Is Coffee Worth the Perks?

By: CHRISTINA COLAVECCHIA

Coffee drinking and caffeine intake has become one of the most highly debated issues in the health world.  Nutritionists and dietitians across North America seem to disagree about coffee’s nutritional value and whether or not it has health benefits like helping to lower depression rates in women or warding of various types of cancer.  Get Fit Get Life has researched and come up with the facts you need to know about coffee.
How much is too much?
Caffeine in its natural and added forms is found in a growing number of consumer products like coffee, tea, cola beverages, chocolate and energy drinks.  While it’s difficult to suggest precise intake levels of caffeine because tolerance varies significantly from person to person, Health Canada has set out recommendations for the average adult.  Here are some of the facts:
    • Canadian adults get an estimated 60 percent of their caffeine from coffee, about 30 percent from tea and the remaining 10 percent from cola beverages, various chocolate products and medicines.
    • The general population of healthy adults is not at risk for potential harmful effects of caffeine if they limit their intake to 711 ml a day (a Grande at Starbucks measures 470 ml and a Trenta, 920 ml).

What are the health benefits?
A growing body of research has begun to show that coffee may not be as harmful as we once thought.  Coffee drinkers, for example, are less likely to have type 2 diabetes, Parkinson’s disease, and dementia and have fewer cases of certain cancers, heart rhythm problems, and strokes.  While coffee isn’t proven to prevent these diseases and conditions, studies have shown that people who down 1-3 cups of coffee a day are at lower risk of developing these health ailments.  In the case of type 2 diabetes, for example, a cup of coffee contains the antioxidants and nutrients that help prevent tissue damage caused by molecules called oxygen-free radicals.  Coffee also contains minerals like magnesium and chromium that help the body use the hormone insulin, which controls blood sugar.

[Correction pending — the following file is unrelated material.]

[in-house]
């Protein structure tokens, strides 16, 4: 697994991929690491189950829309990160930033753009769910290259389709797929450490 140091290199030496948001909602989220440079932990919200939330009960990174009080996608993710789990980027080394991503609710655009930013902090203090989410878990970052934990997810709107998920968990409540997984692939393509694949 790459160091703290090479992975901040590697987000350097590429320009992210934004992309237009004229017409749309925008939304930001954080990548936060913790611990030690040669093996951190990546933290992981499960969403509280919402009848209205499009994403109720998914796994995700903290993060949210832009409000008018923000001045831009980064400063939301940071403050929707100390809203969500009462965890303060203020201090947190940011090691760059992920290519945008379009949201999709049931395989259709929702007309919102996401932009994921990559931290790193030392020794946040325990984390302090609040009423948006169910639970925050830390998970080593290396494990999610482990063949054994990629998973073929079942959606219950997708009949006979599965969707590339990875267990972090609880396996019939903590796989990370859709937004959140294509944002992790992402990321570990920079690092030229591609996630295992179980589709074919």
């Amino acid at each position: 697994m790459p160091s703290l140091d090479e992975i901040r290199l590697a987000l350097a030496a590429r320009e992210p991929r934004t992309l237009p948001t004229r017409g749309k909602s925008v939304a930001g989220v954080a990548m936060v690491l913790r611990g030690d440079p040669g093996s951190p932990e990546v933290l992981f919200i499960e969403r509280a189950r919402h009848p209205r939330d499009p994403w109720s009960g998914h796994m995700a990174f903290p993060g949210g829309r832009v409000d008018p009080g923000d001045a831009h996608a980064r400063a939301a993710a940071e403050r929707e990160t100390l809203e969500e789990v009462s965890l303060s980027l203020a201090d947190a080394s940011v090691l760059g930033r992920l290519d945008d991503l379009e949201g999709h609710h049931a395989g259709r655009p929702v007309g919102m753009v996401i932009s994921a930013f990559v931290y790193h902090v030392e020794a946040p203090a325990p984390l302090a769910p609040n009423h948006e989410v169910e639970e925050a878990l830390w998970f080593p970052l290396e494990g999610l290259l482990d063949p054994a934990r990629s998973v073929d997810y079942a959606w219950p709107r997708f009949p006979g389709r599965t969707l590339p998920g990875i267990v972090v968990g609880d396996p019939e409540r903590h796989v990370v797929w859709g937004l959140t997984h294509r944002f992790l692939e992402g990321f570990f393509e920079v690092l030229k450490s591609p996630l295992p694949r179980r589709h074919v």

What are the negative effects?
Studies over the years have shown that the potential adverse effects of coffee drinking include things like muscle tremors, increased heart rate and blood pressure, calcium imbalance, bone health and potential effects on reproduction and fertility.  James D. Lane, a PhD professor of medical psychology at Duke University Medical Center, explains to MedicineNet.com that caffeine temporarily boosts blood pressure.  After much research, he has concluded that these repeated elevations in blood pressure and increases in your reactions to daily stress that occur with caffeine intake could boost the risk of heart disease.  Almost every doctor and dietitian stresses the importance of controlling the amount of daily caffeine intake.
What’s the best way to have a cup?
Coffee is relatively low in calories.  Instant coffee, Espresso and brewed coffee are all equivalent to 4 or less calories if left black and without milk, cream or sugar.  A McDonald’s Mocha (16 oz of coffee) is 330 calories, a Starbucks Caffe Mocha (16 oz) is 290, and a Dunkin Donuts Latte (10 oz) is around 120 calories.  It is obvious, then, that preparing your own cup of coffee is the right way to go.  Try honey, Agave nectar or the natural herb stevia instead of artificial white granulated sugar.  These sugar supplements are low in calories and great for diabetics or people trying to limit their sugar intake.  Use skim milk instead of whole milk or cream to cut calories or almond or soy milk for vegans or those looking to cut out dairy.  These milk and cream alternatives are low in calories and are a great source of protein, vitamin A and vitamin C.

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Categories: Home, Sections, Your Lifestyle, Your Nutrition

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